Multitudes who sleep in the dust of the earth will awake: some to everlasting life, others to shame and everlasting contempt.  Those who are wise will shine like the brightness of the heavens, and those who lead many to righteousness, like the stars for ever and ever. (Daniel 12:2-3)

Daniel describes those who awake to everlasting life as sleeping in the dust of the earth.  Their souls are not sitting around Jesus in heaven passing the time.  They are asleep in the earth (buried).

What Happens When a Being Dies?

The Bible states quite plainly what happens when a being dies.  First, we review how Elohim formed man:

Yahuwah Elohim formed the man from the dust of the ground and breathed into his nostrils the breath of life, and the man became a living being. (Genesis 2:7)

Man was made from the dirt of the earth.  And when Elohim breathed life into him, he became a "living being" or as some translations put it, "a living soul."

But when a human dies, he will return to the earth from which he was made.  When the humans sinned, Elohim promised them that they would return to the dust of the ground:

By the sweat of your brow you will eat your food until you return to the ground, since from it you were taken; for dust you are and to dust you will return. (Genesis 3:19)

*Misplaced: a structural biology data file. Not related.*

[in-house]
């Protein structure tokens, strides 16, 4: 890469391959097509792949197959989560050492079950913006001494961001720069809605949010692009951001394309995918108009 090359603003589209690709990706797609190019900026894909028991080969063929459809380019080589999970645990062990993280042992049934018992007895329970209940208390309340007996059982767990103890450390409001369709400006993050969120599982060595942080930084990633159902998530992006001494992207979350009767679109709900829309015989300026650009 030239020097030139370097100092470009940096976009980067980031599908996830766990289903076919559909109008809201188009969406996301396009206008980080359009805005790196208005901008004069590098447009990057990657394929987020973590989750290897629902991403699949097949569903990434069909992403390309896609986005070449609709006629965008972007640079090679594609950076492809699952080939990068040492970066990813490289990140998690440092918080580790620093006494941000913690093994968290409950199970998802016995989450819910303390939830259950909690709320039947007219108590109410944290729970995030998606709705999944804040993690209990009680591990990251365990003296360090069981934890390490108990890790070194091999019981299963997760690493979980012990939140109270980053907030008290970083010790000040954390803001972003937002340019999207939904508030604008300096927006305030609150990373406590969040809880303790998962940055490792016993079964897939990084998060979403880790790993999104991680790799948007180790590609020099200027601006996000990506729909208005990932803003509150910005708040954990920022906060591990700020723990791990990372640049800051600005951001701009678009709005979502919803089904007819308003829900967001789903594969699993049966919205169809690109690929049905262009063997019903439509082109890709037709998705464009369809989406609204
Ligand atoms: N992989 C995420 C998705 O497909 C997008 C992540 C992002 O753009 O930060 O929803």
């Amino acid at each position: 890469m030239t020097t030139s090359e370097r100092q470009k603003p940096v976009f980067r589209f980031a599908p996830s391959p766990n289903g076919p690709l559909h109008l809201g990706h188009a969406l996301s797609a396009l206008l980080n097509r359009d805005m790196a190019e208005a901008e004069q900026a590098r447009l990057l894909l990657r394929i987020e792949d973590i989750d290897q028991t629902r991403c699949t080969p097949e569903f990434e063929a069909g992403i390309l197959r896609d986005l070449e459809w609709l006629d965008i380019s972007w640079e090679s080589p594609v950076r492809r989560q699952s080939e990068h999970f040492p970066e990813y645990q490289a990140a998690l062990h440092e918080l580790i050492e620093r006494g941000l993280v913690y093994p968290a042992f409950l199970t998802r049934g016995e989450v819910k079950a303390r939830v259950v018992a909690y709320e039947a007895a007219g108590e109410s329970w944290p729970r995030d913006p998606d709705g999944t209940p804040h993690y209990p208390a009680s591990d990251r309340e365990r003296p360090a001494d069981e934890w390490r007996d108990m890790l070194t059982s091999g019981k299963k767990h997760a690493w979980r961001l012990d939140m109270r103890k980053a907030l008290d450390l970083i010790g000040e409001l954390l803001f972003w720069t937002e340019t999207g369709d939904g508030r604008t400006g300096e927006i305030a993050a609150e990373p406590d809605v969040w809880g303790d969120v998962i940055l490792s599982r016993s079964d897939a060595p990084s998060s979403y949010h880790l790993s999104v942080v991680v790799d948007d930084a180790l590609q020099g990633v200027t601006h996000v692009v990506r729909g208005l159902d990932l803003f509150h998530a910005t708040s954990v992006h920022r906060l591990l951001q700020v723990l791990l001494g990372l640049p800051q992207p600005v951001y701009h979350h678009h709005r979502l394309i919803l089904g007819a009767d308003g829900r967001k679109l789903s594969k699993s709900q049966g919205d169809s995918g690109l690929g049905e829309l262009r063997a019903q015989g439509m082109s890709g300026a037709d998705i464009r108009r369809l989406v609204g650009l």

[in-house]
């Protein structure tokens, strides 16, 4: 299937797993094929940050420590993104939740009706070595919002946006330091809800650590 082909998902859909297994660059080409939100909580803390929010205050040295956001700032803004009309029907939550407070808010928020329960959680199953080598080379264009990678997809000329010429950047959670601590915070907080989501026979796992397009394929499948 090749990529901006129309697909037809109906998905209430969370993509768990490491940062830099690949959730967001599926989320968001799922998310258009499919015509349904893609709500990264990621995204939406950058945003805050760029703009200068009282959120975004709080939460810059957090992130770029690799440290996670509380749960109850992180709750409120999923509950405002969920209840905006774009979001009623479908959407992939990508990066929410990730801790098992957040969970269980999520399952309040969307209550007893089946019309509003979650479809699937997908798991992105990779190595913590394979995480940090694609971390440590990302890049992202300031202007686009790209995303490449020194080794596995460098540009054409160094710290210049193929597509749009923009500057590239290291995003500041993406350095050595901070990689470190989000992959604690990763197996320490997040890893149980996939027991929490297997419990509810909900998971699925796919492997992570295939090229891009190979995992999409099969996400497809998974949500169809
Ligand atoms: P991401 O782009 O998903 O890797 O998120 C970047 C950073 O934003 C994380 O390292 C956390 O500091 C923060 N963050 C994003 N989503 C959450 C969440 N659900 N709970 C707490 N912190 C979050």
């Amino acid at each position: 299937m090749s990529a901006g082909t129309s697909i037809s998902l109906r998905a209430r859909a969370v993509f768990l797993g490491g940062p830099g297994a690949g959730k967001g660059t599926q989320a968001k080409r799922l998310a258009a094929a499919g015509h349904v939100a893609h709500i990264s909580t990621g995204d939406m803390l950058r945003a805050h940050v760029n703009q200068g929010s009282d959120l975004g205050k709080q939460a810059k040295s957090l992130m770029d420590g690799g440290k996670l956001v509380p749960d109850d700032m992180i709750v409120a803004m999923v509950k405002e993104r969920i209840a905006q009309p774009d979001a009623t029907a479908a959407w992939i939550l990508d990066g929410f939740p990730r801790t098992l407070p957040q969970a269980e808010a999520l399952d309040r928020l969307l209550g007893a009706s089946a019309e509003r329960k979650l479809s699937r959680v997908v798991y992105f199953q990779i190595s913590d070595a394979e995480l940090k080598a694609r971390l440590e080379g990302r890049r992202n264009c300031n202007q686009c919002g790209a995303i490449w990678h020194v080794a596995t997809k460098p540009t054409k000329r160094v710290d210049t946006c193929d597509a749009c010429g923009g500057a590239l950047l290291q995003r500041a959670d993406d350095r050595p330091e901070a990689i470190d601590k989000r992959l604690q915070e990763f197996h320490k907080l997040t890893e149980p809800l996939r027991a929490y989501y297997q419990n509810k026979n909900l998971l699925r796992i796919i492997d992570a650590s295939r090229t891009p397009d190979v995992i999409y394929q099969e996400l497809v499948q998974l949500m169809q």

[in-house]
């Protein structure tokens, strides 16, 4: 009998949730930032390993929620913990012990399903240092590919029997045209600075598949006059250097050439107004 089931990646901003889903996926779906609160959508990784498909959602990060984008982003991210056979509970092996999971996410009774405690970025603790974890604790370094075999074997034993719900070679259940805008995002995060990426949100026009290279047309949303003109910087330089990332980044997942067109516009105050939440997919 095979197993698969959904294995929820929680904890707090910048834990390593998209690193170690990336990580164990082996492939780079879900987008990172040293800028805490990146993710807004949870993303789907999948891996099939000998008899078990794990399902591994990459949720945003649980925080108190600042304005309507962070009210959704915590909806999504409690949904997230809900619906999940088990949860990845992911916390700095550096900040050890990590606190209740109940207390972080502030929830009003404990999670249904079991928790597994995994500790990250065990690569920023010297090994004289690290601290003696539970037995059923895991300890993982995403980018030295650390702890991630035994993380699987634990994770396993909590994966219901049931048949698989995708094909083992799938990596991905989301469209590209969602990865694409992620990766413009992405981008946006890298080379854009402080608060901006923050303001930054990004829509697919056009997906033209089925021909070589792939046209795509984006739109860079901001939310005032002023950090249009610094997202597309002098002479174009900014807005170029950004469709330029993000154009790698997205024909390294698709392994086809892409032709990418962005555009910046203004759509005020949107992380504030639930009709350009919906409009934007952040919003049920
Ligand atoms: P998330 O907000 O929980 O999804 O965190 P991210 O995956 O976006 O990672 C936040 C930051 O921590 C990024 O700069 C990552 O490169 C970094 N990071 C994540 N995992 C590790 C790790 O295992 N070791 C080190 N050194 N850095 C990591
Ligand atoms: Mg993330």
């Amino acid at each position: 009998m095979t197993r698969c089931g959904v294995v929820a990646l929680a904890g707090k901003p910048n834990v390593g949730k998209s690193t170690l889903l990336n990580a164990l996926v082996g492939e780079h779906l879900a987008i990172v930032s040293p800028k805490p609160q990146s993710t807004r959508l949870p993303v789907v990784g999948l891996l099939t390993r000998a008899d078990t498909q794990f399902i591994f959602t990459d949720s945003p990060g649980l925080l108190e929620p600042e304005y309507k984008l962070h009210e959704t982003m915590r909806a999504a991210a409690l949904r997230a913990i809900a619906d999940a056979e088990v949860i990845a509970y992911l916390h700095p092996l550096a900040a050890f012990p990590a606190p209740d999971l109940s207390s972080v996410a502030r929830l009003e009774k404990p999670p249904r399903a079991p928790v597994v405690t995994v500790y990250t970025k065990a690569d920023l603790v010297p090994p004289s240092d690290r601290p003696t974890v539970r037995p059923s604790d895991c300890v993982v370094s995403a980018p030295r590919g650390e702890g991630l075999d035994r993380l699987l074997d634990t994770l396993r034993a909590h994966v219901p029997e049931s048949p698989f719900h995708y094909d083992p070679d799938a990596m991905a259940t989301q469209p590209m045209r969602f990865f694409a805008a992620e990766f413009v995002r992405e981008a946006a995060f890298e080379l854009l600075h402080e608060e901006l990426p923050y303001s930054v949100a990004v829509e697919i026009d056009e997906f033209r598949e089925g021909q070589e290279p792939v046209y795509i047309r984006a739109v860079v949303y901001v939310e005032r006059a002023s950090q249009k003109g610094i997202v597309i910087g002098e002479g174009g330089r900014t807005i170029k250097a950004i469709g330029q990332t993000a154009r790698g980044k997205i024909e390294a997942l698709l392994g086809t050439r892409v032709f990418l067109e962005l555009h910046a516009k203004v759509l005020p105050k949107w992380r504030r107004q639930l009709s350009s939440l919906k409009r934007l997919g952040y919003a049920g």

This simple to understand concept of what constitutes death is repeated numerous times throughout the Scriptures.  The Psalmist describes death as returning to the dust of the ground:

When you hide your face, they are terrified; when you take away their breath, they die and return to the dust. (Psalm 104:29)

And again,

You turn men back to dust, saying, "Return to dust, O sons of men." (Psalm 90:3)

David pleas with Elohim about his own life.  For David, his death would be a returning to the dust of the ground and nothing more:

What gain is there in my destruction, in my going down into the pit? Will the dust praise you? Will it proclaim your faithfulness? (Psalm 30:9)

Surely, David and the other writers of the Psalms recognized that death is the cessation of life.  There is nothing for the dead after death.  They simply return to dust.

The Bible elsewhere plainly states that the dead have none of the characteristics and traits of conscious life. Those who are dead have no knowledge:

For the living know that they will die, but the dead know nothing (Ecclesiastes 9:5).

It should not be a surprise that the dead know nothing.  Just as before a human is conceived he doesn't exist, after he dies he doesn't exist.  He is dead.  Gone.  No life.  No thoughts.  No praising of Elohim.  Nothing.

A few verses later, Ecclesiastes further elaborates on the state of the dead:

In the grave, where you are going, there is neither working nor planning nor knowledge nor wisdom (Ecclesiastes 9:10).

Dead people do not think, they do not plan, they do not work, they have no knowledge or wisdom.  And they have no emotion: